When we took over publication of Baseline, more than 10 years ago, we promised no radical departures, rather a continued evolution of this popular journal, attempting to put ideas and information about type and typography at the heart of our efforts. A much-valued group of collaborators and friends have helped to keep us on the right track.
Here, in issue 50, David Jury presents yet more fascinating and thoroughly-researched material, this time about writing implements, (part of calligraphy’s heady journey from bezels to beziers).
Mr Baskerville looms large over the shoulders of Birmingham’s new typographic turks, Caroline Archer proposes, reminding us of that city’s claims to the top of the urban typographic league; while Steven Heller shows how PhotoShop, in the right hands, can imbue type with real Daliesque characteristics.
Kerry William Purcell helps us to get inside the history of Alphabet and Image tracing its twists and turns and the motivations of its publishers. Meanwhile, we stop for an indulgent moment to examine our own state of play, with today’s snapshot of our typographic world.
Ideas, research, scoops and frequently sensational images arrive in Baseline, courtesy of a supportive cohort of contributors and friends. We couldn’t have done 50 without you. Onwards and outwards.
In the mid-1990s the macabre narrative photomontages, by Greek-born illustrator Viktor Koen, were somewhat reminiscent of the Dadaists Raoul Hausmann and John Heartfield – overlaid with a kind of cheesy science fiction veneer. The work was ostensibly derivative, even clichéd. The excessive monstrous heads and dislocated limbs, gratuitously grafted onto surreal-looking surgical apparatus (among his favourite raw visual materials), were taxing on the eyes. And yet his relentless fixation with haunting dreamscapes was also curiously compelling and not to be ignored. Although interpretations of the subconscious are fairly common in early modern art, Koen’s nuanced, elegiac nightmares promised something other than sensationalist style. In fact, over time, as his visual lexicon developed, he exchanged trite surrealist tropes for inventive pictorial tableaux, and eventually became one of the most sought after conceptual editorial illustrators working in the United States today…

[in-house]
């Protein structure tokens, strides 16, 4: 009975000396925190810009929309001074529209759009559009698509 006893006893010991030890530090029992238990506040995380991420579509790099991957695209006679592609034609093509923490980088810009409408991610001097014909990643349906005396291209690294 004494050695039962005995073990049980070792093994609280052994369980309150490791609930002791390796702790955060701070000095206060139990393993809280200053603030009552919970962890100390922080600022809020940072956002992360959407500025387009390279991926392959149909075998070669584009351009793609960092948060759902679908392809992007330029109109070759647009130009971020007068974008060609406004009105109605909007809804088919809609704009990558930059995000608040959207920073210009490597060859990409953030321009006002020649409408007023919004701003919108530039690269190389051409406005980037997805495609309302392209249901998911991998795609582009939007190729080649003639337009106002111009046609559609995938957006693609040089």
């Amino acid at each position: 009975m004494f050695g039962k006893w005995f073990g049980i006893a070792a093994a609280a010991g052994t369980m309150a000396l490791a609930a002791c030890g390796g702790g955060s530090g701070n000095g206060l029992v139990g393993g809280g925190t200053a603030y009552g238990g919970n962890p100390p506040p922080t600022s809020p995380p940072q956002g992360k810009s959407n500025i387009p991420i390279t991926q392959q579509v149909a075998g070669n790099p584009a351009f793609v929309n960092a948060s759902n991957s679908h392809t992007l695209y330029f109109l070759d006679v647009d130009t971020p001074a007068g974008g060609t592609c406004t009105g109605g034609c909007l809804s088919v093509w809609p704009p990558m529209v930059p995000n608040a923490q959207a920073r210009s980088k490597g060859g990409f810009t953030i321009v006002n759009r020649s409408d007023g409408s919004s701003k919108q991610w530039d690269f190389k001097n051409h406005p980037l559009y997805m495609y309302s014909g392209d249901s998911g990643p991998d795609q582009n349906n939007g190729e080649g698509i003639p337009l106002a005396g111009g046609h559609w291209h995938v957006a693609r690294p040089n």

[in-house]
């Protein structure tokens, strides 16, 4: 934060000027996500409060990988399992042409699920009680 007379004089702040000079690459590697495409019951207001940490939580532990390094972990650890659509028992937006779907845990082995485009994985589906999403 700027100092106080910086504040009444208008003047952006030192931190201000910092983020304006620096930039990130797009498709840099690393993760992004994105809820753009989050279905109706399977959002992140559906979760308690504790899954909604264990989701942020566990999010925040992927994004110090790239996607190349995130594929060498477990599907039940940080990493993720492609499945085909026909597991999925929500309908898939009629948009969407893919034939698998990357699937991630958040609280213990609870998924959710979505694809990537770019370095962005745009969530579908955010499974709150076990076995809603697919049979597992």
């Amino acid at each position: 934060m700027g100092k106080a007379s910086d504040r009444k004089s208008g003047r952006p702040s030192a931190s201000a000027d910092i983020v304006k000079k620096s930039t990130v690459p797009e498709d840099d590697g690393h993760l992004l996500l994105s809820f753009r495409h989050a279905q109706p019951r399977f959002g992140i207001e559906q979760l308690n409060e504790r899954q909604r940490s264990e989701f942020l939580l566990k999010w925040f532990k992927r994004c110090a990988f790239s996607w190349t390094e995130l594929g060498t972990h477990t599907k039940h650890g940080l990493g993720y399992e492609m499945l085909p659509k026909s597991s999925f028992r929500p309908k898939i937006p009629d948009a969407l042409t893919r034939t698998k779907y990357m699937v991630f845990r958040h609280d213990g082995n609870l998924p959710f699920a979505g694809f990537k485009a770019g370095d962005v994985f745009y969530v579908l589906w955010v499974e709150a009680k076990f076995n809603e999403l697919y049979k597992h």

Baseline’s editors – Mike Daines and Hans Dieter Reichert – mark issue 50 with personal views of the current state of the world of type and typography. Friends and contributors join to add greater perspective.
Over ten years ago, our typographic world was in a state of flux. In professional practice there was much debate about the effects of technology on ‘quality’. Heated arguments occurred about quality of typography, of type design, and, in education, the initial impacts of the student numbers game were being felt – with concerns amongst those who care about the domination of process over creativity, and its inevitable feedthrough to the typographic profession.
The debate (originally reflected in Baseline’s ‘Opinion’ pieces (18–24), is more muted now, but the issues remain. Among Baseline’s articles on typography’s history and personalities, leading contributors have helped us to plot the continuing evolution ofour subject, the related technologies, artistic and craft influences, and typographic education…
©2006 Bradbourne Publishing Ltd.